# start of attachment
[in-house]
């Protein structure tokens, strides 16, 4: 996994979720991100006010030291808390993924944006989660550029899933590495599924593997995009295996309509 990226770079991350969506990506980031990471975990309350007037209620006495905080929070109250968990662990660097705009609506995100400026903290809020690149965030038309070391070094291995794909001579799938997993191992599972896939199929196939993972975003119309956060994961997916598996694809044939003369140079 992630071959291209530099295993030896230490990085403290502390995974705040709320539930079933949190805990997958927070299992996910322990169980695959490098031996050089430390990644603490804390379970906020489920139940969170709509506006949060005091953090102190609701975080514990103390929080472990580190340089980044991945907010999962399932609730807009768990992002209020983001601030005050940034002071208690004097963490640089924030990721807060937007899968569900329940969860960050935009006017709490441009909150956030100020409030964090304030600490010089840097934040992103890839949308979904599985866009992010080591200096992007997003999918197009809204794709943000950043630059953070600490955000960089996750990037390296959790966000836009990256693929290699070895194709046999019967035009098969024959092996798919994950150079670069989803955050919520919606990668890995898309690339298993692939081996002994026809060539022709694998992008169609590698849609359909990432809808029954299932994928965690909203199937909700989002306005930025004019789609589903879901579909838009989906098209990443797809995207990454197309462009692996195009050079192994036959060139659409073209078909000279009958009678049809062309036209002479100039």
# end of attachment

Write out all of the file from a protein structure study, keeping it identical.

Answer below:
[in-house]
């Protein structure tokens, strides 16, 4: 996994979720991100006010030291808390993924944006989660550029899933590495599924593997995009295996309509 990226770079991350969506990506980031990471975990309350007037209620006495905080929070109250968990662990660097705009609506995100400026903290809020690149965030038309070391070094291995794909001579799938997993191992599972896939199929196939993972975003119309956060994961997916598996694809044939003369140079 992630071959291209530099295993030896230490990085403290502390995974705040709320539930079933949190805990997958927070299992996910322990169980695959490098031996050089430390990644603490804390379970906020489920139940969170709509506006949060005091953090102190609701975080514990103390929080472990580190340089980044991945907010999962399932609730807009768990992002209020983001601030005050940034002071208690004097963490640089924030990721807060937007899968569900329940969860960050935009006017709490441009909150956030100020409030964090304030600490010089840097934040992103890839949308979904599985866009992010080591200096992007997003999918197009809204794709943000950043630059953070600490955000960089996750990037390296959790966000836009990256693929290699070895194709046999019967035009098969024959092996798919994950150079670069989803955050919520919606990668890995898309690339298993692939081996002994026809060539022709694998992008169609590698849609359909990432809808029954299932994928965690909203199937909700989002306005930025004019789609589903879901579909838009989906098209990443797809995207990454197309462009692996195009050079192994036959060139659409073209078909000279009958009678049809062309036209002479100039």